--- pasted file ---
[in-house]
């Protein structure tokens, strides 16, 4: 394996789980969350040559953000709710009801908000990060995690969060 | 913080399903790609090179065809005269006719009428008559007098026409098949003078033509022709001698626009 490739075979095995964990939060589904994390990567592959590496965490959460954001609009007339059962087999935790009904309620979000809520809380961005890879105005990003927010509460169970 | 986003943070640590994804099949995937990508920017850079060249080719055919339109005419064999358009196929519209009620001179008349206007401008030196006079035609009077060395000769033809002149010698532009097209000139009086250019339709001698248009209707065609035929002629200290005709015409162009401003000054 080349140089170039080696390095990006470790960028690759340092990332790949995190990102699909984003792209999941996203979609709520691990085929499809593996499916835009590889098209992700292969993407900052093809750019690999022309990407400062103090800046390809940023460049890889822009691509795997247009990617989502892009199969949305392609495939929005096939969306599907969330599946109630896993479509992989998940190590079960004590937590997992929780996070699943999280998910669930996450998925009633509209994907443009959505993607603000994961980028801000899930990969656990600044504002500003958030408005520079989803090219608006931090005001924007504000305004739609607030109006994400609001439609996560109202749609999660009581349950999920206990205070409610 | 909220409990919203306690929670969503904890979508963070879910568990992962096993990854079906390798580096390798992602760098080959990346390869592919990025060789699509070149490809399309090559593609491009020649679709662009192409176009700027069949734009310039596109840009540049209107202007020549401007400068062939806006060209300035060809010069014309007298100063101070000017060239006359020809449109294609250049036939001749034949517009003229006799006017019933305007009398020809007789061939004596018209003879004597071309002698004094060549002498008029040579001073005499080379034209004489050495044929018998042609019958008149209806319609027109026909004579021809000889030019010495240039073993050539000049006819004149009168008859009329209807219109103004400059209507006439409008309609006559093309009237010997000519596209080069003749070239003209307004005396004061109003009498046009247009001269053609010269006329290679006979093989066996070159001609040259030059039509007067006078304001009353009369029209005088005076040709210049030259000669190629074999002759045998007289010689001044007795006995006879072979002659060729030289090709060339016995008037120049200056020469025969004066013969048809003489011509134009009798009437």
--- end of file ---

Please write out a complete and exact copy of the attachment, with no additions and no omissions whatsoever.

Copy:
[in-house]
């Protein structure tokens, strides 16, 4: 394996789980969350040559953000709710009801908000990060995690969060 | 913080399903790609090179065809005269006719009428008559007098026409098949003078033509022709001698626009 490739075979095995964990939060589904994390990567592959590496965490959460954001609009007339059962087999935790009904309620979000809520809380961005890879105005990003927010509460169970 | 986003943070640590994804099949995937990508920017850079060249080719055919339109005419064999358009196929519209009620001179008349206007401008030196006079035609009077060395000769033809002149010698532009097209000139009086250019339709001698248009209707065609035929002629200290005709015409162009401003000054 080349140089170039080696390095990006470790960028690759340092990332790949995190990102699909984003792209999941996203979609709520691990085929499809593996499916835009590889098209992700292969993407900052093809750019690999022309990407400062103090800046390809940023460049890889822009691509795997247009990617989502892009199969949305392609495939929005096939969306599907969330599946109630896993479509992989998940190590079960004590937590997992929780996070699943999280998910669930996450998925009633509209994907443009959505993607603000994961980028801000899930990969656990600044504002500003958030408005520079989803090219608006931090005001924007504000305004739609607030109006994400609001439609996560109202749609999660009581349950999920206990205070409610 | 909220409990919203306690929670969503904890979508963070879910568990992962096993990854079906390798580096390798992602760098080959990346390869592919990025060789699509070149490809399309090559593609491009020649679709662009192409176009700027069949734009310039596109840009540049209107202007020549401007400068062939806006060209300035060809010069014309007298100063101070000017060239006359020809449109294609250049036939001749034949517009003229006799006017019933305007009398020809007789061939004596018209003879004597071309002698004094060549002498008029040579001073005499080379034209004489050495044929018998042609019958008149209806319609027109026909004579021809000889030019010495240039073993050539000049006819004149009168008859009329209807219109103004400059209507006439409008309609006559093309009237010997000519596209080069003749070239003209307004005396004061109003009498046009247009001269053609010269006329290679006979093989066996070159001609040259030059039509007067006078304001009353009369029209005088005076040709210049030259000669190629074999002759045998007289010689001044007795006995006879072979002659060729030289090709060339016995008037120049200056020469025969004066013969048809003489011509134009009798009437």